How do I close my car loan after getting fired?
October 31, 2007 5:26 PM   Subscribe

I just bought a new car before getting fired two days later, and now I'm having trouble securing the loan. What do I do?

Two weeks ago I bought a new car. At the time I was employed (but under a bad boss, natch). Last Tuesday I got word that I was going to be fired that day and walked out. I received a perfunctory voicemail from my boss and my final check arrived two days later.

I have enough assets to be fine with the car loan payments for 3-4months, but the employment verification is hitting a snag. I didn't misrepresent myself at the time I signed the papers, but now there's a lot of back and forth with the dealership about this. Their last suggestion was to find a friend at my old job that would lie for the employment verification. I don't think I can get someone to lie like that and besides, wouldn't that be fraud?

So, I have assets and I'm looking for a job. I'm confident I'll be making at least as much as I did at the old place, but it hasn't happened yet. I also have a bunch of 401k money that I don't think I can leverage, but it may help in documenting. What are my options, and what is the responsibility of the dealership in this situation?
posted by rhizome to Work & Money (15 answers total) 1 user marked this as a favorite
Can you elaborate on what state the whole transaction is in right now? I'm a bit confused as to how you can have purchased the vehicle before securing the loan?
posted by TravellingDen at 5:49 PM on October 31, 2007

Response by poster: California. I had a job when the approval and paper signing happened. I didn't misrepresent myself and I was indeed employed at the time, I just happened to get fired two days later.
posted by rhizome at 5:54 PM on October 31, 2007

Something similar happened to us in the past. We returned the car, got our down payment back and waited until we had the funds and stability again to purchase a new car.

You could try and get a loan elsewhere but, really, I can't imagine you won't run in to the same problem. Your best bet is to try and get a co-signer. But, really, you may just have to return the car.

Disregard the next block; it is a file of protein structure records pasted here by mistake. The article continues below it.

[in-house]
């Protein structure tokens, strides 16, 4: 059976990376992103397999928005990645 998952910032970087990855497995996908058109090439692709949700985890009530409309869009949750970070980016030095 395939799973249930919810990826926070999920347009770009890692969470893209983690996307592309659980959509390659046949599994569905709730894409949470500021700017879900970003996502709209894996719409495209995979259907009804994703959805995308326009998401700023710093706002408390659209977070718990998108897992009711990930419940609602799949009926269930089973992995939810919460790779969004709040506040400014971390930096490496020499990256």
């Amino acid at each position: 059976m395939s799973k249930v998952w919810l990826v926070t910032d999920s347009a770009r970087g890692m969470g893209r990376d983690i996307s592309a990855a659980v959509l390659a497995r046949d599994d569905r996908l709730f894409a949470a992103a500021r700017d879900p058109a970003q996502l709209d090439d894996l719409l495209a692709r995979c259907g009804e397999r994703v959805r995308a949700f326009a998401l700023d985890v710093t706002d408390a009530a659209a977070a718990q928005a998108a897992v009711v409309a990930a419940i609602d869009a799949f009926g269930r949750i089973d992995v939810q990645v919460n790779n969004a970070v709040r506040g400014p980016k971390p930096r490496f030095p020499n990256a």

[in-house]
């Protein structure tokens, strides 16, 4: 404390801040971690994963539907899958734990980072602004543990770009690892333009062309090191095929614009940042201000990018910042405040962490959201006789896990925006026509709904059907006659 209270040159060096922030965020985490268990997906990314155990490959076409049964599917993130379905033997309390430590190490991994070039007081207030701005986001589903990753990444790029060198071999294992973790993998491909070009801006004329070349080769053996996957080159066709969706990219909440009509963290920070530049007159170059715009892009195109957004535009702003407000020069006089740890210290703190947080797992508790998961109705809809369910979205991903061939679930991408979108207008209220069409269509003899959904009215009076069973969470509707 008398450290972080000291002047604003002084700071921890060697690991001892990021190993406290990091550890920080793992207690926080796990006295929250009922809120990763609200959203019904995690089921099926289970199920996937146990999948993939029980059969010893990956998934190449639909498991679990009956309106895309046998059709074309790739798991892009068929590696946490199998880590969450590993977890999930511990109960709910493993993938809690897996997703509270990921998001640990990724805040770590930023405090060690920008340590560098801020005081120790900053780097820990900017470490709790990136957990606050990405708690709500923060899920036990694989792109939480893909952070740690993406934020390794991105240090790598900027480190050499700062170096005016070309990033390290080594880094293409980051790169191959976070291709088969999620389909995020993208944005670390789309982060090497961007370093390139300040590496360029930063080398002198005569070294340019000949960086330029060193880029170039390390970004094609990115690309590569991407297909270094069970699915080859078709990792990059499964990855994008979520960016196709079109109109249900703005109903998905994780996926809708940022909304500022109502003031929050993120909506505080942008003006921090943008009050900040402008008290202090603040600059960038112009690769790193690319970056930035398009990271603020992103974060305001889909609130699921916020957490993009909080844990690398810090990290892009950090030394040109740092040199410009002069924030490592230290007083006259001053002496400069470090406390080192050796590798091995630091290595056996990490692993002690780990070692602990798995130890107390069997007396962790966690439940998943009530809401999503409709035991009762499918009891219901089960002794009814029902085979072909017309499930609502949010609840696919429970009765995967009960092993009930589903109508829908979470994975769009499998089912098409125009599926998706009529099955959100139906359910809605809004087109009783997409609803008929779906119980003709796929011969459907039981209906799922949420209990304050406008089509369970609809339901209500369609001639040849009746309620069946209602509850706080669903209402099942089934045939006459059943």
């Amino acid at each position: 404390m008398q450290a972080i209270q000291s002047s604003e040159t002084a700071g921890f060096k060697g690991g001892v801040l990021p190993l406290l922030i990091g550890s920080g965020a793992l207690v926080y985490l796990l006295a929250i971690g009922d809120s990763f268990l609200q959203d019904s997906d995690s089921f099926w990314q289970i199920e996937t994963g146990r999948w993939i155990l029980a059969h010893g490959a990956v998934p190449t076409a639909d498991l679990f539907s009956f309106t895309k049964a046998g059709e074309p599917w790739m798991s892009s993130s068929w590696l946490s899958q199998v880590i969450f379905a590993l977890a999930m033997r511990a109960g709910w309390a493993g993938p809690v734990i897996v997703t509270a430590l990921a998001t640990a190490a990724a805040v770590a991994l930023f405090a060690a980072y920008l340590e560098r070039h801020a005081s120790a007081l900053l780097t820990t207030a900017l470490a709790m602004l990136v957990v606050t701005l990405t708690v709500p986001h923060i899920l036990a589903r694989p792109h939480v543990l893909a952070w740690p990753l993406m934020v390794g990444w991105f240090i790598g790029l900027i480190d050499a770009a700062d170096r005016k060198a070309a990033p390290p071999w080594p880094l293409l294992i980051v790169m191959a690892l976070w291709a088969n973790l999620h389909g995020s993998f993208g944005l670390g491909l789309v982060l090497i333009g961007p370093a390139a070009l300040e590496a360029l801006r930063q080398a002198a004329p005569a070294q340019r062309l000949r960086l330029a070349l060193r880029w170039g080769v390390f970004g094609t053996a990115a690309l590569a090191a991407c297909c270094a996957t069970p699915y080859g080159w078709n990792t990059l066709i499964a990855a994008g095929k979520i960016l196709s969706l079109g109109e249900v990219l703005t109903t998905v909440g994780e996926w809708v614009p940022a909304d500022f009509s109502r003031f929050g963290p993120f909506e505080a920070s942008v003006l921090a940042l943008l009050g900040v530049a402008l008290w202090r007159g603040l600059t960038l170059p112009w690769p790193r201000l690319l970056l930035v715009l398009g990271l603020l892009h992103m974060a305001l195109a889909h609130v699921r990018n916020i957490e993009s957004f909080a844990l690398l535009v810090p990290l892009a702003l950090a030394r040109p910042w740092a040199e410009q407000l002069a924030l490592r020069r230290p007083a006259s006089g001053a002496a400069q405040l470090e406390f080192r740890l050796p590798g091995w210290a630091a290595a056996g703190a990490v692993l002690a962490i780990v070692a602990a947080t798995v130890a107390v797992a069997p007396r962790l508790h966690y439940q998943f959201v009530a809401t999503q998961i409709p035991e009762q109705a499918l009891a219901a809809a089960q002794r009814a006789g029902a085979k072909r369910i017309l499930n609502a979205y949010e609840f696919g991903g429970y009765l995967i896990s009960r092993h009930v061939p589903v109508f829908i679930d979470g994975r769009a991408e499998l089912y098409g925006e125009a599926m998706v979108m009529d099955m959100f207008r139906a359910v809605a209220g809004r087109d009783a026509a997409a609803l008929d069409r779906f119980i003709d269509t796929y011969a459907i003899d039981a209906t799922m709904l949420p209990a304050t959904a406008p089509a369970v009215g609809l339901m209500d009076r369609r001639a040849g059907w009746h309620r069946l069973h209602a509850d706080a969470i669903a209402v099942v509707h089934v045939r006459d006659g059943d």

posted by amanda at 6:38 PM on October 31, 2007

My credit union only required proof of income via a recent pay stub, perhaps you can secure financing at a bank or CU that has slightly less rigid requirements.
posted by Asherah at 7:02 PM on October 31, 2007

Sounds like the dealership is pretty keen on you having the car, and them having the money. Ask them if they'll sit on it for a few weeks while you get a new job, then put the loan application through again with the fresh info.

If the dealership is giving you any problems, return the car and walk. How they treat you with this is a fair indication of how they'll treat you with warranty repairs, etc.
posted by aeschenkarnos at 7:04 PM on October 31, 2007

Response by poster: Thanks for the comments so far, all.

aeschenkarnos: That's along the lines of what a friend said, "Tell them to pound sand. It's their problem." Though I'm concerned that they haven't cashed my (substantial) down payment, they are indeed putting a lot of this on me. I just don't know where I stand when I'm in between being approved and Not Having To Worry About It.

Asherah: In the runup to getting this car I had entertained the idea of opening a CU account to get a loan, but wouldn't there be some time delay on their part in getting the loan in order?

I'm particularly worried about getting the car repoed or having people call me all the time, etc. I've heard possession is 9/10th's of the law, but I never seem to know where that 10% falls. :)

Also, and this may just be an artifact of the current credit crunch, but I'd think that if I could document assets and my ability to pay that that could be enough. Alternatively I'm trying to think of a way of being self-employed in a way that will pass muster.
posted by rhizome at 7:13 PM on October 31, 2007

Can you elaborate on what state the whole transaction is in right now?

I believe TravellingDan was using the word "state" the other way. Is the car currently in your possession?